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NC leaders were hopeful the $1M lottery would boost vaccinations. So far, it hasn't. Why?

North Carolina officials were hopeful the $1 million vaccination lottery would encourage more people to take the shot but they aren't sure it will convince everyone.

CHARLOTTE, N.C. — More than 8.5 million doses of the COVID-19 vaccine have been given in North Carolina and that number slowly climbs each week, but with less than half of the population fully vaccinated, state leaders were hopeful the $1 million lottery incentive would push people to protect themselves and their community from the virus.

Vaccine providers in the Charlotte area said they have not seen an overwhelming increase in demand following the launch of the lottery incentives. They believe the program could bring out people who are not opposed to getting vaccinated but had not been in a rush. However, people who had decided not to get vaccinated for a variety of reasons - including concern, fear, religion, or medical exemptions - will not turn out because of the lotto.

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The supply of vaccines has outweighed the demand for months now. Of the people who still have not received shots, many struggle to find the time or means to get to a clinic.

“I know like seven people [who] are asking for it, said Jamaliel Rodriguez. "They don't have transportation or don't know how exactly, like taking the bus or whatever."

RELATED: $25 cash cards going to those who get vaccinated, and those who drive others to a COVID-19 vaccine clinic

The new cash drawing in North Carolina is meant to give the final encouragement some people may need.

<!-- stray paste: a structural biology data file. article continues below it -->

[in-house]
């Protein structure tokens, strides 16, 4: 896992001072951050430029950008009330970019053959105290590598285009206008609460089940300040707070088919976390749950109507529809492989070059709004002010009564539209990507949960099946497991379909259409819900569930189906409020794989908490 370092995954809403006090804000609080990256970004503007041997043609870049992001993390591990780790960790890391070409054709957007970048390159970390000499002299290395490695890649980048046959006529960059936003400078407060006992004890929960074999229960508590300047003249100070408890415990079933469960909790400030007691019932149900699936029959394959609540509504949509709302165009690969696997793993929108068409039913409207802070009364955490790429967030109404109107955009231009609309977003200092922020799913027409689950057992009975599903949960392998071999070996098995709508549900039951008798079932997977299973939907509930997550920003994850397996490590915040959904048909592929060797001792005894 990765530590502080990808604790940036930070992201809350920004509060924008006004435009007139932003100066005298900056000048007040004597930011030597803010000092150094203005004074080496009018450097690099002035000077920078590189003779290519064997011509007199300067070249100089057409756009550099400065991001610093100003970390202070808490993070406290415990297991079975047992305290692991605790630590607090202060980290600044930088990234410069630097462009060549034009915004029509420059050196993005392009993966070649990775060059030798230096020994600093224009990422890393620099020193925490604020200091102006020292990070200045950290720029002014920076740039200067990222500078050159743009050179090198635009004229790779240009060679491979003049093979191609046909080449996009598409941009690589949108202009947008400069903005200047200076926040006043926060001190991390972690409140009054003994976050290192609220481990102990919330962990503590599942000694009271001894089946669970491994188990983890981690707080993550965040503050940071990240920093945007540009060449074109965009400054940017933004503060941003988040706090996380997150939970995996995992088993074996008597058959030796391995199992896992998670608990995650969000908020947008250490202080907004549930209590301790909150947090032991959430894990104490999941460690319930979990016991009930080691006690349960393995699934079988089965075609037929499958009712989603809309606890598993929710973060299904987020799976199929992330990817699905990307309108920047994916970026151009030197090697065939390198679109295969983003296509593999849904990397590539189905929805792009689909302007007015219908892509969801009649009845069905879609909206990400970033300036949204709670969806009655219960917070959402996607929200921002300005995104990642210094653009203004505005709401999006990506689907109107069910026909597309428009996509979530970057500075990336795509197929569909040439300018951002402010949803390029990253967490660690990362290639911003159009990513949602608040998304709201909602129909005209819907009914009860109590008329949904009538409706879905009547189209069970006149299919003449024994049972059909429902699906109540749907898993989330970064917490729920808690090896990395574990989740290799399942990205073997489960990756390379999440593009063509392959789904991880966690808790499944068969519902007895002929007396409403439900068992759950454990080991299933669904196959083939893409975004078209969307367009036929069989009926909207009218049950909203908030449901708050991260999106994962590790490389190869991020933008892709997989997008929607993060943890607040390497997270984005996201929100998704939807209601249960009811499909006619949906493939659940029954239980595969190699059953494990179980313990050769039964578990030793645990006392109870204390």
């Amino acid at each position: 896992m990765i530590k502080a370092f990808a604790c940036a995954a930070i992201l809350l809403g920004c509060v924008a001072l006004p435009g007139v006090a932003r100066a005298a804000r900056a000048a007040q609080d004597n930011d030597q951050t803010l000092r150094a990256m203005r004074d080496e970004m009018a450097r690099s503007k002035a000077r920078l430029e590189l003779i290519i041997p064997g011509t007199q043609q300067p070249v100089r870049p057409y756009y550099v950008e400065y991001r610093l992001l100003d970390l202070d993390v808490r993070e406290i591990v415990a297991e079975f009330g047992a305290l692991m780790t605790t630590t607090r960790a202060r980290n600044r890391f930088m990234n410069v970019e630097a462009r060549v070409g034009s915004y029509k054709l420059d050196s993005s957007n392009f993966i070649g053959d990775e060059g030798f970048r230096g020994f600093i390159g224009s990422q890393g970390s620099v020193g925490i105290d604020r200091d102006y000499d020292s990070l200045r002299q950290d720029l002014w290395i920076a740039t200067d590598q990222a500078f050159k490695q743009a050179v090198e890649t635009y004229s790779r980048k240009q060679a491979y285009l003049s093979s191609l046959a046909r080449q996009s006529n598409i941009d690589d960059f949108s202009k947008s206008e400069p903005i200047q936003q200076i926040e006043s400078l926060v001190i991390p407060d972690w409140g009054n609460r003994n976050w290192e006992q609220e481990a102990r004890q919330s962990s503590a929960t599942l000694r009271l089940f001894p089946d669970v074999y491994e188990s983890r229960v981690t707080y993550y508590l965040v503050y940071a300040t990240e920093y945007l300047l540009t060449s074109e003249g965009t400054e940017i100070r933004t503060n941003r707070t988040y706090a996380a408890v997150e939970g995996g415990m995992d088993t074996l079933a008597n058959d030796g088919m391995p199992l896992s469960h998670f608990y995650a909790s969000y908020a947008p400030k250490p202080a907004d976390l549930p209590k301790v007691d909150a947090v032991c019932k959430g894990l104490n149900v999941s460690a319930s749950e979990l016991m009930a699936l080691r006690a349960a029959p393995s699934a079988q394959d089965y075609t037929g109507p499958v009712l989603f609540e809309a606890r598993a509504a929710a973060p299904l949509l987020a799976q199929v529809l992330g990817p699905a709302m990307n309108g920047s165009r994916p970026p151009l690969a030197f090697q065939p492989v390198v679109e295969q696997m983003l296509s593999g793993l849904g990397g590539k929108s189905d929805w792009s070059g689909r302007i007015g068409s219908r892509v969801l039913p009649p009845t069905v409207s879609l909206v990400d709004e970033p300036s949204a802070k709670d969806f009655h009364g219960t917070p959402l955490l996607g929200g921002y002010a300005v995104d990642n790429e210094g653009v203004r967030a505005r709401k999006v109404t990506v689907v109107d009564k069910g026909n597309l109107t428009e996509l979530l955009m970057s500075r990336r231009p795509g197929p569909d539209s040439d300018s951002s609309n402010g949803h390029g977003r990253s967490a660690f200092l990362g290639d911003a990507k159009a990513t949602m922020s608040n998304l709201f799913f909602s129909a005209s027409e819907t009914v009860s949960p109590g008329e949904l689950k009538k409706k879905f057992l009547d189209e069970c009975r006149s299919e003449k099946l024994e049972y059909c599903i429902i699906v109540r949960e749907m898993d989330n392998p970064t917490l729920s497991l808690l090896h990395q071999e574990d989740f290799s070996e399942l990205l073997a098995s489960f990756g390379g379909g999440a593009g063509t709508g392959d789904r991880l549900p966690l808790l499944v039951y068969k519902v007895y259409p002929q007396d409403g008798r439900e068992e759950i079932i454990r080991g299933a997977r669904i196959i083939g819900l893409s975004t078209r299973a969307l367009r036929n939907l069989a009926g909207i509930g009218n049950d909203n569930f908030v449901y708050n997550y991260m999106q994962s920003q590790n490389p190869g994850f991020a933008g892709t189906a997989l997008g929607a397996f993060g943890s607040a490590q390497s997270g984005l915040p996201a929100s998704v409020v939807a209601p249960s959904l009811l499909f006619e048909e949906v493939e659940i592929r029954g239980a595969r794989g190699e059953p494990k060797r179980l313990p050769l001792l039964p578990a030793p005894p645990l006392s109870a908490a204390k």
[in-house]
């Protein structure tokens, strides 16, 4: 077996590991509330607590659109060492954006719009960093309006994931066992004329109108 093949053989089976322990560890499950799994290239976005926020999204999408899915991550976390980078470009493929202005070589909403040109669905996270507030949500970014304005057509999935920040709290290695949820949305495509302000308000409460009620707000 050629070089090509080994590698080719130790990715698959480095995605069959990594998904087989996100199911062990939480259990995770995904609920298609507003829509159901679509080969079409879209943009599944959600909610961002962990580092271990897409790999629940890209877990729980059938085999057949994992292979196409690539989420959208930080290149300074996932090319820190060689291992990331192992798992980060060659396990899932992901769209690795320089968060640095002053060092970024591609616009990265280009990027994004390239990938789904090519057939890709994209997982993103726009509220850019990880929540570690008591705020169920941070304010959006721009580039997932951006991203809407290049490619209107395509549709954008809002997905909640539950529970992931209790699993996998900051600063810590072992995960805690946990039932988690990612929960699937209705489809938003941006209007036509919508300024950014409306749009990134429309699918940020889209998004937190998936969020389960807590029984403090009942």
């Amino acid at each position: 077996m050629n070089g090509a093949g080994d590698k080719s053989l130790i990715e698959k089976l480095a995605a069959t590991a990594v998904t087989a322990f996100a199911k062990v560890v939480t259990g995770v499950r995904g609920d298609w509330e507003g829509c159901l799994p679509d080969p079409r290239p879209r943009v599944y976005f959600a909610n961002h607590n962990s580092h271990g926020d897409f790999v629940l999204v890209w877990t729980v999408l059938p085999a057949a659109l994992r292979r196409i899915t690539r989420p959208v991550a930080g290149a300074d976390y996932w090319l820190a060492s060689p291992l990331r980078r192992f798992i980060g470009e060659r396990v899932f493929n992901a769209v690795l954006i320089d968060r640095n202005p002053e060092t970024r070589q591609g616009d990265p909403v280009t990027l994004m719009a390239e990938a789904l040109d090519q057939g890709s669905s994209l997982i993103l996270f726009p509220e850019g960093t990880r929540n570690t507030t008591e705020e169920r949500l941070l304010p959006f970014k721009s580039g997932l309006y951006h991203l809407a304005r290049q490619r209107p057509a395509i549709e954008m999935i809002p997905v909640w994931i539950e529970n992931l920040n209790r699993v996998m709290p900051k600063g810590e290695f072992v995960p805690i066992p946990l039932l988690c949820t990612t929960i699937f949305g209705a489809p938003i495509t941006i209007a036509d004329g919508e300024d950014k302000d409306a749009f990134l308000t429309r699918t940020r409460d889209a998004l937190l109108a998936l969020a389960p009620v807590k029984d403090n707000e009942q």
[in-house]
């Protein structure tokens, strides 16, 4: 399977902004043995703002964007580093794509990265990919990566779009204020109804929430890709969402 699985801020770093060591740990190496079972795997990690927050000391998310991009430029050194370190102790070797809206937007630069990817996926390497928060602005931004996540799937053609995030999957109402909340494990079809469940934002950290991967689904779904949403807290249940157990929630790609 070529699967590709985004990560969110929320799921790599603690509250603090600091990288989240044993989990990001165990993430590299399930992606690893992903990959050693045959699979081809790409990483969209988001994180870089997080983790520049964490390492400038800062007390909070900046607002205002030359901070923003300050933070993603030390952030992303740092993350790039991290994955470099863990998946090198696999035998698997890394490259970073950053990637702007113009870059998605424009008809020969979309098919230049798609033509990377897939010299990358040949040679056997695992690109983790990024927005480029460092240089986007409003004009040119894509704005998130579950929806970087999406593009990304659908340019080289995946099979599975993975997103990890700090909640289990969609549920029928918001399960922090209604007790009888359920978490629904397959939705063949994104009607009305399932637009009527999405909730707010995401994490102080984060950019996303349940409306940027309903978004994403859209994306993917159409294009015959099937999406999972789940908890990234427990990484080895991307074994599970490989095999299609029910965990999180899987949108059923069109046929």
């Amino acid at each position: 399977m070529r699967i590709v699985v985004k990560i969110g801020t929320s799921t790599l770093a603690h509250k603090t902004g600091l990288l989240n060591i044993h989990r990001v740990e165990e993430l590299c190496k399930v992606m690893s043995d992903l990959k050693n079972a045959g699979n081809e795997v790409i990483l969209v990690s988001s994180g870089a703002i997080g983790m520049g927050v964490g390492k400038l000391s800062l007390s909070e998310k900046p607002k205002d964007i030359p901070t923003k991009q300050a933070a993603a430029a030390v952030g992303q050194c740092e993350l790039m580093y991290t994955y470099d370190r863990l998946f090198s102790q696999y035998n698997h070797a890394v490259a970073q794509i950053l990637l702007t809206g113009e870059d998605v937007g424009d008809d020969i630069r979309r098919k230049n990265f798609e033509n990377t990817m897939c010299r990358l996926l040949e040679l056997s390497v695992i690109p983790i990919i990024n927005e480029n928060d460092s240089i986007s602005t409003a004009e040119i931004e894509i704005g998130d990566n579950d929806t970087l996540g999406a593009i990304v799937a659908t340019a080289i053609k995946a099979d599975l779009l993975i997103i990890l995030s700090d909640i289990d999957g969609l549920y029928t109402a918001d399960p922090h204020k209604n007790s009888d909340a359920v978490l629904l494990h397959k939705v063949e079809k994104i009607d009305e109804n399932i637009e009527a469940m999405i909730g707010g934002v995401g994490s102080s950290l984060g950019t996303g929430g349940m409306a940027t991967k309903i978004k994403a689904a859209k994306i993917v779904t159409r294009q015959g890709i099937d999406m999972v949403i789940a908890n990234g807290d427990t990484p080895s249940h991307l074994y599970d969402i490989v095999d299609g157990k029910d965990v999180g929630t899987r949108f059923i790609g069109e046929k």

“Anything that will push people in the direction, that's a good thing,” Martine Mosrie said.

But there is another group with hesitations who are not rushing out to get the shot.

“Some don't really want it,” Jesse Williamson Sr. said. “Some think the shot is going to hurt them.”

RELATED: Boots on the ground effort to overcome vaccine hesitancy in Charlotte neighborhoods

And experts think a chance at $1 million isn't the answer in that situation.

“One-on-one conversations with a medical professional are going to address those, not necessarily an incentive,” said Dr. Meg Sullivan, Mecklenburg County's medical director.

Halfway through the national month of action, education is still the key to success.

“For those who still have questions, that we give them the opportunity to have their questions answered, we provide them with the facts so that they can make an informed decision and we hope that informed decision is to get vaccinated,” Dr. Bechara Choucair, White House Vaccinations Coordinator, said.

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Vaccination rates have slowed so much, North Carolina did not get any vaccination allocated from the federal government this week. Officials are warning the need for vaccinations continues, especially as the Delta variant of COVId-19 spreads through Mecklenburg County and North Carolina. Existing vaccines are believed to provide protection against both COVID-19 and its known variants. 

Contact Chloe Leshner at cleshner@wcnc.com and follow her on Facebook, Twitter and Instagram.